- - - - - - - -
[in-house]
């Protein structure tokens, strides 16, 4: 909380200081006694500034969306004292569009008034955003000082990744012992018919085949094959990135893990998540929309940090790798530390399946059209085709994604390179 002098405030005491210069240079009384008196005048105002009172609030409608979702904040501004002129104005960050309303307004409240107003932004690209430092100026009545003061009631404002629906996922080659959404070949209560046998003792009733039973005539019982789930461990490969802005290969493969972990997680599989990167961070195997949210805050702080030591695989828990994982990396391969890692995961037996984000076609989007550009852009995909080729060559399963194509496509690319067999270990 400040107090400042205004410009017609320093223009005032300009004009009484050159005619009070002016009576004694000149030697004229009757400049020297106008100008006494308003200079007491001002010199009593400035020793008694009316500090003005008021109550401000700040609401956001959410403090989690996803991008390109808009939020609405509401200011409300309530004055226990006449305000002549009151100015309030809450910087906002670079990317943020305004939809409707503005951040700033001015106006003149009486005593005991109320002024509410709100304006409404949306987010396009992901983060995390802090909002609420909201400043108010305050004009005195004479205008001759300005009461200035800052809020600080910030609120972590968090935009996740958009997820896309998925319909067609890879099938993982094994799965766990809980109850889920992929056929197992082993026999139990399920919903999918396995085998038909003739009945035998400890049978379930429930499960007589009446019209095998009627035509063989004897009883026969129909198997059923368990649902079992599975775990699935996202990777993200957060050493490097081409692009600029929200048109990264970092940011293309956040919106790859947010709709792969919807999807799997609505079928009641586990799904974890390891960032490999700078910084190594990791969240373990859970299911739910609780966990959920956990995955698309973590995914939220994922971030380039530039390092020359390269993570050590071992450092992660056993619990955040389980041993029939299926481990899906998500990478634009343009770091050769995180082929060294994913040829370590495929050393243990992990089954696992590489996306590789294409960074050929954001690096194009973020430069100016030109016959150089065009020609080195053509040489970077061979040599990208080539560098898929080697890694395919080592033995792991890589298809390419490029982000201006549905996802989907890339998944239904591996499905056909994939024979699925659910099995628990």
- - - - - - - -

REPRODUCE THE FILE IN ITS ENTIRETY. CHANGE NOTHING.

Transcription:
[in-house]
């Protein structure tokens, strides 16, 4: 909380200081006694500034969306004292569009008034955003000082990744012992018919085949094959990135893990998540929309940090790798530390399946059209085709994604390179 002098405030005491210069240079009384008196005048105002009172609030409608979702904040501004002129104005960050309303307004409240107003932004690209430092100026009545003061009631404002629906996922080659959404070949209560046998003792009733039973005539019982789930461990490969802005290969493969972990997680599989990167961070195997949210805050702080030591695989828990994982990396391969890692995961037996984000076609989007550009852009995909080729060559399963194509496509690319067999270990 400040107090400042205004410009017609320093223009005032300009004009009484050159005619009070002016009576004694000149030697004229009757400049020297106008100008006494308003200079007491001002010199009593400035020793008694009316500090003005008021109550401000700040609401956001959410403090989690996803991008390109808009939020609405509401200011409300309530004055226990006449305000002549009151100015309030809450910087906002670079990317943020305004939809409707503005951040700033001015106006003149009486005593005991109320002024509410709100304006409404949306987010396009992901983060995390802090909002609420909201400043108010305050004009005195004479205008001759300005009461200035800052809020600080910030609120972590968090935009996740958009997820896309998925319909067609890879099938993982094994799965766990809980109850889920992929056929197992082993026999139990399920919903999918396995085998038909003739009945035998400890049978379930429930499960007589009446019209095998009627035509063989004897009883026969129909198997059923368990649902079992599975775990699935996202990777993200957060050493490097081409692009600029929200048109990264970092940011293309956040919106790859947010709709792969919807999807799997609505079928009641586990799904974890390891960032490999700078910084190594990791969240373990859970299911739910609780966990959920956990995955698309973590995914939220994922971030380039530039390092020359390269993570050590071992450092992660056993619990955040389980041993029939299926481990899906998500990478634009343009770091050769995180082929060294994913040829370590495929050393243990992990089954696992590489996306590789294409960074050929954001690096194009973020430069100016030109016959150089065009020609080195053509040489970077061979040599990208080539560098898929080697890694395919080592033995792991890589298809390419490029982000201006549905996802989907890339998944239904591996499905056909994939024979699925659910099995628990």